“It’s the clichés that cause the trouble”

In Written on the Body, the line “it’s the clichés that cause the trouble” (10) is one that not only is repeated in the novel but is a foundation for the way the narrator speaks. The narrator expresses their desire for Louise extensively through metaphors of nature, the universe, amongst various other elements. The narrator early on refers to love as an inexplicable thing but contradicts themself by finding different ways of explaining that for himself. In another passage, the writer details ties that “twitched when Louise walked by and the suits pulled themselves in a little.” (32) The narrator knows that Louise attracts everyone’s attention, including those of married people like themself. This is also an example of how cliches don’t do Louise’s beauty justice to the narrator, nor the complexities of the affair. At the end of the passage, they remind themself that the ring is capable of burning them. Louise is the muse for the narrator, a sin in flesh and a symbol of internal conflict about morals they choose to embody. 

In a different passage, the narrator has us visualize a conversation with Louise, who tell them that they don’t want false confessions of their love for her. The lover in their mind has a dispute, comparing Louise to the angel in Love and the Pilgrim, a work of art that shows an angel guiding a person out of vines. They say “Find your own way through and you shall win your heart’s desire. Fail and you will wander for ever in these unforgiving walls.” (54) The cliche here would have been, “art imitating life” but this individual weeds out the issue, while giving us detailed description of the manifestation of their problem in the artwork. The lovers are both actors in painting that almost reveals as if it was fate that brought them together. If the clichés are what cause the trouble, then the metaphors and imagery are what reveal the intensity of those troubles. 

 

2 thoughts on ““It’s the clichés that cause the trouble””

  1. This comment is so interesting because of the connection between the trouble that is the narrator’s relationship with Louise and the angel in the painting, Love and the Pilgrim. The narrator explains that “An angel in clean garments leads by the hand a traveller footsore and weary. The traveller is in black and her coat is still caught by the dense thicket of thorns from which they have both emerged. Would Louise lead me so?” (Winterson 54). The narrator sees Louise as the angel leading the narrator, who is the traveller, out of the thicket of thorns. In Written on the Body, Louise is the narrator’s angel, but she is not without fault: she is cheating on her husband with the narrator. This painting, Love and the Pilgrim, depicts the angel in a way that is not stereotypical of most angels. While it does have wings, the wings of angels are generally white, whereas these wings are black. The fact that the narrator chose to compare Louise to this angel, the one with black wings, may say something about how Louise is imperfect and not entirely angelic. She may have malicious intent–certainly, Elgin might see it that way, as Louise pulls away from him and toward the narrator–and this painting is representative of that hidden intent.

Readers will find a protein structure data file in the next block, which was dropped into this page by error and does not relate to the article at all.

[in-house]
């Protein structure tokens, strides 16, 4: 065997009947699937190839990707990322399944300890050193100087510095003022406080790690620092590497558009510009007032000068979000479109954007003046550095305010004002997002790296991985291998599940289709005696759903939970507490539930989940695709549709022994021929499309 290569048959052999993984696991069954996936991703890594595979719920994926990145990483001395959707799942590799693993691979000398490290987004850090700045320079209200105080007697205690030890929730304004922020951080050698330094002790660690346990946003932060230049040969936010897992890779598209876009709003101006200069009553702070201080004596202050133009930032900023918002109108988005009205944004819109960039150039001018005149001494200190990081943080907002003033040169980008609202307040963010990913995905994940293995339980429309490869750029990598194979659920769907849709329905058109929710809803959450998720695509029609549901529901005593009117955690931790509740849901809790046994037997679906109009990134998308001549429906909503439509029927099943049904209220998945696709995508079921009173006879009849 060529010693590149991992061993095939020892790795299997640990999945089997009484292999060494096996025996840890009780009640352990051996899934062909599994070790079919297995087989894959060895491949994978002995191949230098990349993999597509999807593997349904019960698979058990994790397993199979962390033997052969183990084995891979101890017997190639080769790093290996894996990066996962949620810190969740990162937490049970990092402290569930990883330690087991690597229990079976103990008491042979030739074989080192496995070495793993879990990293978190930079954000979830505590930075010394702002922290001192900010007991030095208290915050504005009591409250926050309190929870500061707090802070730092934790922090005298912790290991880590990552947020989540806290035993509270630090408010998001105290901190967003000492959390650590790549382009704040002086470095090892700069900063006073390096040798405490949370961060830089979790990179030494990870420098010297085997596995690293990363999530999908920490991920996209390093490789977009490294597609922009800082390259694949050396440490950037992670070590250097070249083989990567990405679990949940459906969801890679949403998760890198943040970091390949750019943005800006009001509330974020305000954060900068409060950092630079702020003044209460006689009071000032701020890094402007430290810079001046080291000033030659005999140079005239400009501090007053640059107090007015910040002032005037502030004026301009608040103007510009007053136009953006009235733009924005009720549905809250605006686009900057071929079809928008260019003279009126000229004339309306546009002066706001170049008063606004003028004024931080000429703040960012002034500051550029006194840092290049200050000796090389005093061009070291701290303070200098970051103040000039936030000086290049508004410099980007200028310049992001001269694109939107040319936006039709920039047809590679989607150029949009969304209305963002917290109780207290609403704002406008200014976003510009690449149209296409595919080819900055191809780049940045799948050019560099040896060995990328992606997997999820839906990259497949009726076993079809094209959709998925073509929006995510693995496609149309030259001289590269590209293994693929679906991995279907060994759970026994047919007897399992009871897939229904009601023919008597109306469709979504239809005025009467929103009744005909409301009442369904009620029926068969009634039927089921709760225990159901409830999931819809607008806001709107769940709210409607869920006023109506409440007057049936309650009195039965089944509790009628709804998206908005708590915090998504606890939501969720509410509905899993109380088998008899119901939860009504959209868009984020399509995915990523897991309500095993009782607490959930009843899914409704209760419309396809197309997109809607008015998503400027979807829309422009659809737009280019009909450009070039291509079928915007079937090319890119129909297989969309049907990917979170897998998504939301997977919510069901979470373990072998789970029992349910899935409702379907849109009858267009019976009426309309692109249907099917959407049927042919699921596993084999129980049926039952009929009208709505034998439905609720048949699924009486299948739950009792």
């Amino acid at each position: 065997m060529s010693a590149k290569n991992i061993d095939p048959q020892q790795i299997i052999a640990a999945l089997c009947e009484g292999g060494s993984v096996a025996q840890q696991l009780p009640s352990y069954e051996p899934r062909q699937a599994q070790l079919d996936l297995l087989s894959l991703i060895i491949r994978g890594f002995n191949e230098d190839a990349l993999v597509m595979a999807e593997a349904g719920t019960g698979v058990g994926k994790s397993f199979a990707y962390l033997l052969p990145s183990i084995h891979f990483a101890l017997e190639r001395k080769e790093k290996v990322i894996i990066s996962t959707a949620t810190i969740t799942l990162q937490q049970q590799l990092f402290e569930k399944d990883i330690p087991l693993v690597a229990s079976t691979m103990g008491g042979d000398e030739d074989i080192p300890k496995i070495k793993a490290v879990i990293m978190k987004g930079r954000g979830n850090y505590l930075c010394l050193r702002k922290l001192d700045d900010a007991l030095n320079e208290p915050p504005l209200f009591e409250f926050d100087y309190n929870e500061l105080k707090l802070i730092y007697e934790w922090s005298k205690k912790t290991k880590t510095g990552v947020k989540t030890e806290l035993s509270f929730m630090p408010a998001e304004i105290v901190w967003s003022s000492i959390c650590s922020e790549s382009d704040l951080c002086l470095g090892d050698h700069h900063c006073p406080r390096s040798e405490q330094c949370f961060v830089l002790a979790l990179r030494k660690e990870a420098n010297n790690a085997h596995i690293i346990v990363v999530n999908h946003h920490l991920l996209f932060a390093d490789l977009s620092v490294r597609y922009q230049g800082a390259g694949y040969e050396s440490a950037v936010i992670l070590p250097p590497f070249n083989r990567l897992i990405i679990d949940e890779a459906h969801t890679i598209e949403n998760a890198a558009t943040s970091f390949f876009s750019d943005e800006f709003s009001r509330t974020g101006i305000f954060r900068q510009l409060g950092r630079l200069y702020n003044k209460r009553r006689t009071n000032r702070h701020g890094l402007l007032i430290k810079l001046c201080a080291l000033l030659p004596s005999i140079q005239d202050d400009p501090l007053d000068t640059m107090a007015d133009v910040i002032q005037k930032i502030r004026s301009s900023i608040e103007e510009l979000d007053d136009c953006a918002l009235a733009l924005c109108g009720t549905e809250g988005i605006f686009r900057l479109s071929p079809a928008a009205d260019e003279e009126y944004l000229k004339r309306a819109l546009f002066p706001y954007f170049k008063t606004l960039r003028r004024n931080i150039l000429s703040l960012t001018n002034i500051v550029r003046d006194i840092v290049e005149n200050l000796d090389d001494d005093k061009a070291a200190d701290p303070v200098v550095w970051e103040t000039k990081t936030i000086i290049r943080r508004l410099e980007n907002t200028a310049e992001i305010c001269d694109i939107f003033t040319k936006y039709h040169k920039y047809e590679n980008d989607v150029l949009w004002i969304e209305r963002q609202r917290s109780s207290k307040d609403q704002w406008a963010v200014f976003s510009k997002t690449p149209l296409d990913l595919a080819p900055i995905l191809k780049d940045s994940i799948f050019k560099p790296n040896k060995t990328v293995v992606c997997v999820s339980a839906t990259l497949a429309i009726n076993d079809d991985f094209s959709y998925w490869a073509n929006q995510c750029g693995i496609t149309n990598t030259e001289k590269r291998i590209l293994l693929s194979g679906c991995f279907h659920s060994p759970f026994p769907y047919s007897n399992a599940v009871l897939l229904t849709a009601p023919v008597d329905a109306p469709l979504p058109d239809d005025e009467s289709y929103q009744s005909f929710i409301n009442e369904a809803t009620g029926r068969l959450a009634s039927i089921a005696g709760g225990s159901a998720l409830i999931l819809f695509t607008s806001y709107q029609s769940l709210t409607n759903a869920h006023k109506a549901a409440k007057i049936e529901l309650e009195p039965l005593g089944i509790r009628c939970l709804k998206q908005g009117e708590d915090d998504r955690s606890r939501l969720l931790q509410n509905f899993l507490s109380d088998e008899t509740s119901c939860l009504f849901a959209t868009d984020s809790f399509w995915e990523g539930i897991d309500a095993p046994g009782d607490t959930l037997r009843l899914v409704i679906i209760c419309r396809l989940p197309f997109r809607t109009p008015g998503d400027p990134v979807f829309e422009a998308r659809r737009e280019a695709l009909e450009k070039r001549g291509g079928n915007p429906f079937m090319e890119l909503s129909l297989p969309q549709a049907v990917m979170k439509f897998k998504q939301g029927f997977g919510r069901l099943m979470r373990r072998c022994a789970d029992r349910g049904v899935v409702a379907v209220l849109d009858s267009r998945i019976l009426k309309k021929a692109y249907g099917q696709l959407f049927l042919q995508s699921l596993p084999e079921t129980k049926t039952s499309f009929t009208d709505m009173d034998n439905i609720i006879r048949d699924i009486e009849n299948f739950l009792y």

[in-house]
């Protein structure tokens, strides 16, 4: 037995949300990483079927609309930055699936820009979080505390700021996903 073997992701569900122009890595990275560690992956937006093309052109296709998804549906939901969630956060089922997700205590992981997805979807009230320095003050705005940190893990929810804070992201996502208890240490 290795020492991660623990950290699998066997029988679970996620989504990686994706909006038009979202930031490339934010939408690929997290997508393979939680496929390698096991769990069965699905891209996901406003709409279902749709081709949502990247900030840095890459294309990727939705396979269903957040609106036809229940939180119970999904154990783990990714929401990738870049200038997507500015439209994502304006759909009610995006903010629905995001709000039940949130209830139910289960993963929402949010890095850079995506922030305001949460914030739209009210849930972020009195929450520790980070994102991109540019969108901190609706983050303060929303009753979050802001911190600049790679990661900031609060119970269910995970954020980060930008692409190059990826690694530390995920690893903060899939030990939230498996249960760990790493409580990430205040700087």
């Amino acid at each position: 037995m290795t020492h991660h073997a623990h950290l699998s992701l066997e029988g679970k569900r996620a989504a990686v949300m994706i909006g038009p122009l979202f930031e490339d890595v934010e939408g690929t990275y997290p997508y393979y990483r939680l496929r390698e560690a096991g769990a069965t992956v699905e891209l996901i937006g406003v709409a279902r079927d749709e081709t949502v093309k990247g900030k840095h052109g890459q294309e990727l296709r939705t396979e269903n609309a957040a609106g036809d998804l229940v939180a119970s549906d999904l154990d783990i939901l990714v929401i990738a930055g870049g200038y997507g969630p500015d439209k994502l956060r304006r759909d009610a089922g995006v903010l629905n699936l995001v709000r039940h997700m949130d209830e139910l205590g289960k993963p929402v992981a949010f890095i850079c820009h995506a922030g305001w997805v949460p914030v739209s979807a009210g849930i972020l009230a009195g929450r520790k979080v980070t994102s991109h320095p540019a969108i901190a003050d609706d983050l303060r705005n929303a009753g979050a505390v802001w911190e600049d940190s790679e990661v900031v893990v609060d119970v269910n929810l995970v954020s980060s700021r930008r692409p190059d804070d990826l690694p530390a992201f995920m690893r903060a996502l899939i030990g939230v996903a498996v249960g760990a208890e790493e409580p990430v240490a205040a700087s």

2. Your analysis of this passage and this portrayal of Louise is so wonderful. In a broader sense, however I can also appreciate that in this sense Louise isn’t used as a moralizing point. As you pointed out, she is cheating on her husband, so she’s not this perfect holy figure, but she also isn’t used in a “lady of the night leads you to hell” way. These are very common clichés that aren’t used. Winterson balances the imagery of heaven and the imagery of hell. In one passage the narrator would “eat my way into perdition to taste you” (91) implying that Louise takes them to hell. But all throughout the novel, Louise is placed in light which creates a more holy image. Winterson rejects clichés all throughout the novel, or sometimes creates new ones. But she definitely seems to reject the idea that the people we love either save us or damn us. Louise is human, and our narrator is saved or damned due to their own actions and choices. By introducing this idea, our idea of how to approach and discuss relationships can change. We can eliminate the idea that our significant others have to be a conduit for our personal growth.

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